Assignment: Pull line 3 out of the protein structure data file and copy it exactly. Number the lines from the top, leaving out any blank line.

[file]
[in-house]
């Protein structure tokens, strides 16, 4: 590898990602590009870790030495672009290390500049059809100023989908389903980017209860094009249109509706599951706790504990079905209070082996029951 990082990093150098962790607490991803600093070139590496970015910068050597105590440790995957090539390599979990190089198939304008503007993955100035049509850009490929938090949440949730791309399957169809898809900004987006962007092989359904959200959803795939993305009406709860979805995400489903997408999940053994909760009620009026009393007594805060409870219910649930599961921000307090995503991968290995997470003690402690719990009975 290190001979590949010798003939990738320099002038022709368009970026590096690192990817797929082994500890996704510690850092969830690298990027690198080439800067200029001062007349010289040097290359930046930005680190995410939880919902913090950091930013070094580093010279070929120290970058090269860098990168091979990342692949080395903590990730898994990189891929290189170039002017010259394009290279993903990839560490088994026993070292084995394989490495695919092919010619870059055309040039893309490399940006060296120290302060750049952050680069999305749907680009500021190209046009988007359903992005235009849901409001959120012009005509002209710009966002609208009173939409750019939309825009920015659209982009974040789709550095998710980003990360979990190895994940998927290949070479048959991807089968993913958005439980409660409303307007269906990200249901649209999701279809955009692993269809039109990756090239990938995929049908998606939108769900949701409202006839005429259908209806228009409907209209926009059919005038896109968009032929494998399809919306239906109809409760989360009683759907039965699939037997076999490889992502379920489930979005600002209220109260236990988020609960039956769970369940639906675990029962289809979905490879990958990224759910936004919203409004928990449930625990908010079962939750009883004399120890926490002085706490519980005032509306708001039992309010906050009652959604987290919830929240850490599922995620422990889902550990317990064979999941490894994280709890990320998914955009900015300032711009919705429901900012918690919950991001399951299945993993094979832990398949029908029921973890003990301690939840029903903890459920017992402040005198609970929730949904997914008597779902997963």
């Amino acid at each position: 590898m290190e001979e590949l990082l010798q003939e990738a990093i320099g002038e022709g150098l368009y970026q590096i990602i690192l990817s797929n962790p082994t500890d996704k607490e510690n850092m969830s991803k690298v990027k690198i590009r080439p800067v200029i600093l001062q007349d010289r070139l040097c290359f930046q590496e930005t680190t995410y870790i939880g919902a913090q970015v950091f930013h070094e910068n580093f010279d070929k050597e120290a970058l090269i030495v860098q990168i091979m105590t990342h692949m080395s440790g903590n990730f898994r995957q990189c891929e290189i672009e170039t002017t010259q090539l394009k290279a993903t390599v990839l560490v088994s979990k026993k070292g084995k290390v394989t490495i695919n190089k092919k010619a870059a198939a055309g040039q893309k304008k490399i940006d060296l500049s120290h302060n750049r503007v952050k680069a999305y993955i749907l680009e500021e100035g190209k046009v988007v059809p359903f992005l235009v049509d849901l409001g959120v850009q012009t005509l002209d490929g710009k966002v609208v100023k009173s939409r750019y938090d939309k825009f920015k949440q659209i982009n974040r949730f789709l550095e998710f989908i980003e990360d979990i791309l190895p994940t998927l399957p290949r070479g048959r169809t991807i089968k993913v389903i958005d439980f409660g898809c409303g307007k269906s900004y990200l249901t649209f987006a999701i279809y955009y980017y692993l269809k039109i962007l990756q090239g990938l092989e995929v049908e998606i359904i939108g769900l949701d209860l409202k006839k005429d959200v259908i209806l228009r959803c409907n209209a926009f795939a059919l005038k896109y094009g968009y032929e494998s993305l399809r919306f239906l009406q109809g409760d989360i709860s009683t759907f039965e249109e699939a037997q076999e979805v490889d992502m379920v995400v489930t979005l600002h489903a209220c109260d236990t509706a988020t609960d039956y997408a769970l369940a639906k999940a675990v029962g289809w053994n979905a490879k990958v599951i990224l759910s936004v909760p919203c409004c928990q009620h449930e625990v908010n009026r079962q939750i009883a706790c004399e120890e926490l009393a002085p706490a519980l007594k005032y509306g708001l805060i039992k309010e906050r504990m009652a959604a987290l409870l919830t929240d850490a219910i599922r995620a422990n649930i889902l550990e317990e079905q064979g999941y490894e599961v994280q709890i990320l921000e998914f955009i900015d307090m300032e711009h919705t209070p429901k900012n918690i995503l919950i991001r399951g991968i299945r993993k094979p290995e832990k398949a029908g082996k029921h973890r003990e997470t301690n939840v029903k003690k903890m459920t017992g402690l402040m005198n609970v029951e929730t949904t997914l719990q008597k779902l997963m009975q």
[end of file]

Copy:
């Amino acid at each position: 590898m290190e001979e590949l990082l010798q003939e990738a990093i320099g002038e022709g150098l368009y970026q590096i990602i690192l990817s797929n962790p082994t500890d996704k607490e510690n850092m969830s991803k690298v990027k690198i590009r080439p800067v200029i600093l001062q007349d010289r070139l040097c290359f930046q590496e930005t680190t995410y870790i939880g919902a913090q970015v950091f930013h070094e910068n580093f010279d070929k050597e120290a970058l090269i030495v860098q990168i091979m105590t990342h692949m080395s440790g903590n990730f898994r995957q990189c891929e290189i672009e170039t002017t010259q090539l394009k290279a993903t390599v990839l560490v088994s979990k026993k070292g084995k290390v394989t490495i695919n190089k092919k010619a870059a198939a055309g040039q893309k304008k490399i940006d060296l500049s120290h302060n750049r503007v952050k680069a999305y993955i749907l680009e500021e100035g190209k046009v988007v059809p359903f992005l235009v049509d849901l409001g959120v850009q012009t005509l002209d490929g710009k966002v609208v100023k009173s939409r750019y938090d939309k825009f920015k949440q659209i982009n974040r949730f789709l550095e998710f989908i980003e990360d979990i791309l190895p994940t998927l399957p290949r070479g048959r169809t991807i089968k993913v389903i958005d439980f409660g898809c409303g307007k269906s900004y990200l249901t649209f987006a999701i279809y955009y980017y692993l269809k039109i962007l990756q090239g990938l092989e995929v049908e998606i359904i939108g769900l949701d209860l409202k006839k005429d959200v259908i209806l228009r959803c409907n209209a926009f795939a059919l005038k896109y094009g968009y032929e494998s993305l399809r919306f239906l009406q109809g409760d989360i709860s009683t759907f039965e249109e699939a037997q076999e979805v490889d992502m379920v995400v489930t979005l600002h489903a209220c109260d236990t509706a988020t609960d039956y997408a769970l369940a639906k999940a675990v029962g289809w053994n979905a490879k990958v599951i990224l759910s936004v909760p919203c409004c928990q009620h449930e625990v908010n009026r079962q939750i009883a706790c004399e120890e926490l009393a002085p706490a519980l007594k005032y509306g708001l805060i039992k309010e906050r504990m009652a959604a987290l409870l919830t929240d850490a219910i599922r995620a422990n649930i889902l550990e317990e079905q064979g999941y490894e599961v994280q709890i990320l921000e998914f955009i900015d307090m300032e711009h919705t209070p429901k900012n918690i995503l919950i991001r399951g991968i299945r993993k094979p290995e832990k398949a029908g082996k029921h973890r003990e997470t301690n939840v029903k003690k903890m459920t017992g402690l402040m005198n609970v029951e929730t949904t997914l719990q008597k779902l997963m009975q």